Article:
All spoke eloquently of their work in a competition that has dropped the word ‘novel’ from its title, though not yet attracted many significant departures from the norm. Laurence Sterne is still far ahead and out of sight. Irish, too; like Joyce.

As a self-congratulatory rescue act and for other reasons, it’s been good to re-read books this year, from Sense and Sensibility and Gore Vidal’s Point To Point Navigation to Blake Morrison’s And When Did You Last See Your Father?

The last was salutary in confirming that the older one gets the more like one’s father – or mother – one becomes, and that such recollections, including Vidal’s, are now known as ‘Life Writing’. Literary designations sweep by on the torrent and are easily missed.

Editions of The Riveter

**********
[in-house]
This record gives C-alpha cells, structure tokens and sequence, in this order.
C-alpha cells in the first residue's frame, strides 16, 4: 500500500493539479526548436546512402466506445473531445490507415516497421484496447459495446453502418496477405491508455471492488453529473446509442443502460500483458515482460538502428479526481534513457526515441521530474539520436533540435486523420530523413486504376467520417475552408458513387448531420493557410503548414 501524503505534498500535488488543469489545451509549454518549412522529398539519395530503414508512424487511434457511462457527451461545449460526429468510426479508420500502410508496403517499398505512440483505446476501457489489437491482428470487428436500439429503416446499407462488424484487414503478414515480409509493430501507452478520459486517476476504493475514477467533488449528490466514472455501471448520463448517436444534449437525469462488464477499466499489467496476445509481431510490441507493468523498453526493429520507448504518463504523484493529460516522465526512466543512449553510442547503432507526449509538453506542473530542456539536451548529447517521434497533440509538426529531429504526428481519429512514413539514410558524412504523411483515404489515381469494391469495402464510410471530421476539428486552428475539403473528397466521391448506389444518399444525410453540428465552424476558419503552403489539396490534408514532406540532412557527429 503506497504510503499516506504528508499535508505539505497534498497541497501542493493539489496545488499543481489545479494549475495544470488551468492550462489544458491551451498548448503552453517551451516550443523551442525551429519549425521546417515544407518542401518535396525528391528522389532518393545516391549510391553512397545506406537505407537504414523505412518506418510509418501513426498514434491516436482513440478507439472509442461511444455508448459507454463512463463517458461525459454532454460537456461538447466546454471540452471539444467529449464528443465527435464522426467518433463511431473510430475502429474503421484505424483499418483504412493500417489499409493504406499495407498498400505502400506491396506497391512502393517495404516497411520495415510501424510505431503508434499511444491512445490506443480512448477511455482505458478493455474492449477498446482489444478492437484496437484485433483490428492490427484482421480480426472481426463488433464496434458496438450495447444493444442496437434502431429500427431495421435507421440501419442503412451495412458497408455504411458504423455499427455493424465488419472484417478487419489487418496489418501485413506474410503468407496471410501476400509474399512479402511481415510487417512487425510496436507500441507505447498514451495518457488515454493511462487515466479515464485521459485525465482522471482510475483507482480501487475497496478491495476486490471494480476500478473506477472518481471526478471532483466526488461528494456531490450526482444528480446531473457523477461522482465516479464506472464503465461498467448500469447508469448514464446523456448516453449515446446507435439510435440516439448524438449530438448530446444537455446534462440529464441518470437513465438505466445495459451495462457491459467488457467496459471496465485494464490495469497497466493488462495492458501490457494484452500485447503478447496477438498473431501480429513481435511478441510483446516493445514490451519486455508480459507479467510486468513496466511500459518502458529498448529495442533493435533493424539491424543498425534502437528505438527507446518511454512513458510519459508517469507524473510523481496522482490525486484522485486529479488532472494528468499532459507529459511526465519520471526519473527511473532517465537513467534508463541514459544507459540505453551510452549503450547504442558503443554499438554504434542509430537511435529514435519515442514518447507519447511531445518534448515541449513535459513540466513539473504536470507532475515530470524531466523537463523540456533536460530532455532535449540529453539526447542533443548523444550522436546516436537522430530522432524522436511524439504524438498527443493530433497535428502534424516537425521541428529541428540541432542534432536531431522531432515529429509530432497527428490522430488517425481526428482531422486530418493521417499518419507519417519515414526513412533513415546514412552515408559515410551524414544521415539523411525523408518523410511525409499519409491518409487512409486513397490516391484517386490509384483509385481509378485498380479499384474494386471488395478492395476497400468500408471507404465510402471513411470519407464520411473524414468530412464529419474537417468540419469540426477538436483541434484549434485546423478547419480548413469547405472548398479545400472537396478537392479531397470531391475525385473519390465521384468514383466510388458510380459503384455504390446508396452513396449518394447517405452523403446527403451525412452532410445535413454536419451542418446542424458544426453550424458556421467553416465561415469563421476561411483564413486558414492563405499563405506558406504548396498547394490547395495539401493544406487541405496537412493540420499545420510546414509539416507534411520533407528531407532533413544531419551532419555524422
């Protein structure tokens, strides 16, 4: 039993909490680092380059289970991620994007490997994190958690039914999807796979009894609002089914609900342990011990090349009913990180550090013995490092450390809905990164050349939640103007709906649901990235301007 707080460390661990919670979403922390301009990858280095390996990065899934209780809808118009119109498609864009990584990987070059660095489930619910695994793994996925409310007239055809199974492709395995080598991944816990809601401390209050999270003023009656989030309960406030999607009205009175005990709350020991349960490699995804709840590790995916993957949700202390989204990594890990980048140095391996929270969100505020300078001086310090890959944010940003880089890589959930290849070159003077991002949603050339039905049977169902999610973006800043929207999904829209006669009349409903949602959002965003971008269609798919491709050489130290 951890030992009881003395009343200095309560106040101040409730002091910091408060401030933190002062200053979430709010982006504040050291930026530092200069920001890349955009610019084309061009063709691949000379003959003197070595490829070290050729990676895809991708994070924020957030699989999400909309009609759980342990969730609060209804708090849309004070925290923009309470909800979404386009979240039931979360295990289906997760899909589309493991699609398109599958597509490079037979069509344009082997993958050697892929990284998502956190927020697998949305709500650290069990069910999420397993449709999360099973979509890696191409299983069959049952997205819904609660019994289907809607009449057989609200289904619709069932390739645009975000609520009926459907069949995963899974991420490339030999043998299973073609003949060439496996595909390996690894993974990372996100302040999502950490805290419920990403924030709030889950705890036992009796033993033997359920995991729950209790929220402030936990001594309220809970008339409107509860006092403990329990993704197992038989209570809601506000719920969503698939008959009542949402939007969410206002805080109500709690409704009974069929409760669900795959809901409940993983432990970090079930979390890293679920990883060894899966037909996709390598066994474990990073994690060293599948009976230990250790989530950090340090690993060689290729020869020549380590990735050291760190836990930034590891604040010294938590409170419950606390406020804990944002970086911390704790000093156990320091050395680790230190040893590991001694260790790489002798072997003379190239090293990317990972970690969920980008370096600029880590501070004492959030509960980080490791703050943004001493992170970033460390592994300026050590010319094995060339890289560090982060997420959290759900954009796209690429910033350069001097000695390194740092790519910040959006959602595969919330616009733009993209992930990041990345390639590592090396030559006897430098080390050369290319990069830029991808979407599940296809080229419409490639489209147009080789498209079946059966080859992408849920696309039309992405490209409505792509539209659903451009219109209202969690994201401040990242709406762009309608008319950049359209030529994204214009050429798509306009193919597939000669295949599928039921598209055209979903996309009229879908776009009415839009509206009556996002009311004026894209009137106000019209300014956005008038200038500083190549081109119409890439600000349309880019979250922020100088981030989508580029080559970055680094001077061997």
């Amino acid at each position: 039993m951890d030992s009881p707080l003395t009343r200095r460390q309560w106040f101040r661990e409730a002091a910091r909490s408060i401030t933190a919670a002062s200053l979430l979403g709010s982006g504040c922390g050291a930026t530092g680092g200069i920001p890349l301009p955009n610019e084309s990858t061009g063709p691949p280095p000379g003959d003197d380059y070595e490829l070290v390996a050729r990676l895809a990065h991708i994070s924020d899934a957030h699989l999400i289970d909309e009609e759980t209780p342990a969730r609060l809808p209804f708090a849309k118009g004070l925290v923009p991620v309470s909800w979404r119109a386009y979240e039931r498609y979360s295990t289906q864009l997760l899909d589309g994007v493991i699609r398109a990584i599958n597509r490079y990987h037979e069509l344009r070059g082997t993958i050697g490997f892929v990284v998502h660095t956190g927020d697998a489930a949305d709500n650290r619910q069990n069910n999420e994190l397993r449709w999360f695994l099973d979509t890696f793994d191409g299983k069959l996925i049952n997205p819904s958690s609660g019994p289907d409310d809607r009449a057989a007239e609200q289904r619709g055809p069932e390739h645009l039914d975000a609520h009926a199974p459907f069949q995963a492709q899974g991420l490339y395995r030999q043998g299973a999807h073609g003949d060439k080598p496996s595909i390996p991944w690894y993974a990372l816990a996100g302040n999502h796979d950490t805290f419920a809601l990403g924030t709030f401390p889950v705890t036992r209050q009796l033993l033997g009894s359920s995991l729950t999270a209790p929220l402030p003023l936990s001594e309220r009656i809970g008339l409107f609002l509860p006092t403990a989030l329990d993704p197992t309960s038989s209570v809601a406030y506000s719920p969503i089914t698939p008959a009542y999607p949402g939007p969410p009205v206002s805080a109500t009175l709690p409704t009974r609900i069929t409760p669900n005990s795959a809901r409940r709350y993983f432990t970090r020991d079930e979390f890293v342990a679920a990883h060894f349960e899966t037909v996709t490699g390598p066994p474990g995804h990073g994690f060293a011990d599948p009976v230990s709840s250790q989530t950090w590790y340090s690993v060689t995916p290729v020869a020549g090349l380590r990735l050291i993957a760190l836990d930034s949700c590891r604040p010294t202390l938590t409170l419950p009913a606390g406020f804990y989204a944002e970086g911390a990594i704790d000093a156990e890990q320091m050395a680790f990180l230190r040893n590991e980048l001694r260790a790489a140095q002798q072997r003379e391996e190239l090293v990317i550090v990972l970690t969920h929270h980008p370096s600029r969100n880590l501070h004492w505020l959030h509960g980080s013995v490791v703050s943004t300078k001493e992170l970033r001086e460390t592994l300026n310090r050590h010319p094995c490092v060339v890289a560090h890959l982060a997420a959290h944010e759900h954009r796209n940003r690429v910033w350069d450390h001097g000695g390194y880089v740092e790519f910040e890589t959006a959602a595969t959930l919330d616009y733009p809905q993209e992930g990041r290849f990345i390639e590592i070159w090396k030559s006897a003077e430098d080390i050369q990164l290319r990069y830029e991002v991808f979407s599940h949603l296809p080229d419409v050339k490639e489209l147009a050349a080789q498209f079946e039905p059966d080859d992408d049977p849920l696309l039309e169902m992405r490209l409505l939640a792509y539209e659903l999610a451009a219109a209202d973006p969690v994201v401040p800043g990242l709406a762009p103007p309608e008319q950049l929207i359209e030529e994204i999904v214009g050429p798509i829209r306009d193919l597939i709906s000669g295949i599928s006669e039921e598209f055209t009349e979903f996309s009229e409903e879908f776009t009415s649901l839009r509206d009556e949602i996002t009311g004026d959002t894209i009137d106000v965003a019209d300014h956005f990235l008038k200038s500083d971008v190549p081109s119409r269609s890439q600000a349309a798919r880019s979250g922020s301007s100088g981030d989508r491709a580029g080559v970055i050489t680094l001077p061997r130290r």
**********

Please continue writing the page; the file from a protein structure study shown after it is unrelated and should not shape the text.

A TLS review this year alerted readers to a website called The Riveter. It’s devoted to translation of foreign books into English, and regular publications are available as free PDF downloads or printed volumes. The latest, a doorstopping 292 pages, is edition 12 and devoted to Spanish writing.

No postage to pay either. Incredible, but good enough to be true.

Read more from Nigel Jarrett here.

Letters from Wales is published by Parthian

Peter Finch

Was 2023 a bumper year? It should have been but maybe it saw the publication of too many Covid projects. We had the time. We couldn’t go anywhere. So, we wrote a book. I can’t really complain though. I brought out my own. But what did work for me in 2023 were these:

Toby Driver’s history of our country’s hillforts in a lavishly illustrated and pretty easy to read exploration of those pre-Roman constructs tops my pile.